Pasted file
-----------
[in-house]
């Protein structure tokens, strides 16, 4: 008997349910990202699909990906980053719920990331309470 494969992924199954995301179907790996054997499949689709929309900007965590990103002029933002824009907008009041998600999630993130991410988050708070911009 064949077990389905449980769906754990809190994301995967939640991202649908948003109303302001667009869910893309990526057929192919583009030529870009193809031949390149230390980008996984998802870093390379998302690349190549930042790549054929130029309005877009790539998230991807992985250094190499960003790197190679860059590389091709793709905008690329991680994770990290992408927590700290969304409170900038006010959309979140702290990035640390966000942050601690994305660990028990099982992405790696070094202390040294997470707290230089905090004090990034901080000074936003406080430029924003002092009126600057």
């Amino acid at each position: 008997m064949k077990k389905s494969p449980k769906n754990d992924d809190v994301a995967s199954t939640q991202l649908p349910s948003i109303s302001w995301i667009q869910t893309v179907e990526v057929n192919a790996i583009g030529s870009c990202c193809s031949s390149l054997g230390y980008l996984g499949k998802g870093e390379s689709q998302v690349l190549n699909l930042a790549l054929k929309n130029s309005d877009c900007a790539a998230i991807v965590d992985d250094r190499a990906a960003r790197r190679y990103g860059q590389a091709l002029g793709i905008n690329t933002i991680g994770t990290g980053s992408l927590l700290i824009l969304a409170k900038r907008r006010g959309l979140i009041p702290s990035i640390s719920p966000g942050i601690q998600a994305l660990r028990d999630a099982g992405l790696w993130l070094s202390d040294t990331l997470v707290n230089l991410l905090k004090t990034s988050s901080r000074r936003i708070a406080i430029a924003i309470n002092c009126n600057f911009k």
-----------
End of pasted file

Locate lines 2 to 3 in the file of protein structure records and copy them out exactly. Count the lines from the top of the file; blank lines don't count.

């Protein structure tokens, strides 16, 4: 008997349910990202699909990906980053719920990331309470 494969992924199954995301179907790996054997499949689709929309900007965590990103002029933002824009907008009041998600999630993130991410988050708070911009 064949077990389905449980769906754990809190994301995967939640991202649908948003109303302001667009869910893309990526057929192919583009030529870009193809031949390149230390980008996984998802870093390379998302690349190549930042790549054929130029309005877009790539998230991807992985250094190499960003790197190679860059590389091709793709905008690329991680994770990290992408927590700290969304409170900038006010959309979140702290990035640390966000942050601690994305660990028990099982992405790696070094202390040294997470707290230089905090004090990034901080000074936003406080430029924003002092009126600057």
């Amino acid at each position: 008997m064949k077990k389905s494969p449980k769906n754990d992924d809190v994301a995967s199954t939640q991202l649908p349910s948003i109303s302001w995301i667009q869910t893309v179907e990526v057929n192919a790996i583009g030529s870009c990202c193809s031949s390149l054997g230390y980008l996984g499949k998802g870093e390379s689709q998302v690349l190549n699909l930042a790549l054929k929309n130029s309005d877009c900007a790539a998230i991807v965590d992985d250094r190499a990906a960003r790197r190679y990103g860059q590389a091709l002029g793709i905008n690329t933002i991680g994770t990290g980053s992408l927590l700290i824009l969304a409170k900038r907008r006010g959309l979140i009041p702290s990035i640390s719920p966000g942050i601690q998600a994305l660990r028990d999630a099982g992405l790696w993130l070094s202390d040294t990331l997470v707290n230089l991410l905090k004090t990034s988050s901080r000074r936003i708070a406080i430029a924003i309470n002092c009126n600057f911009k």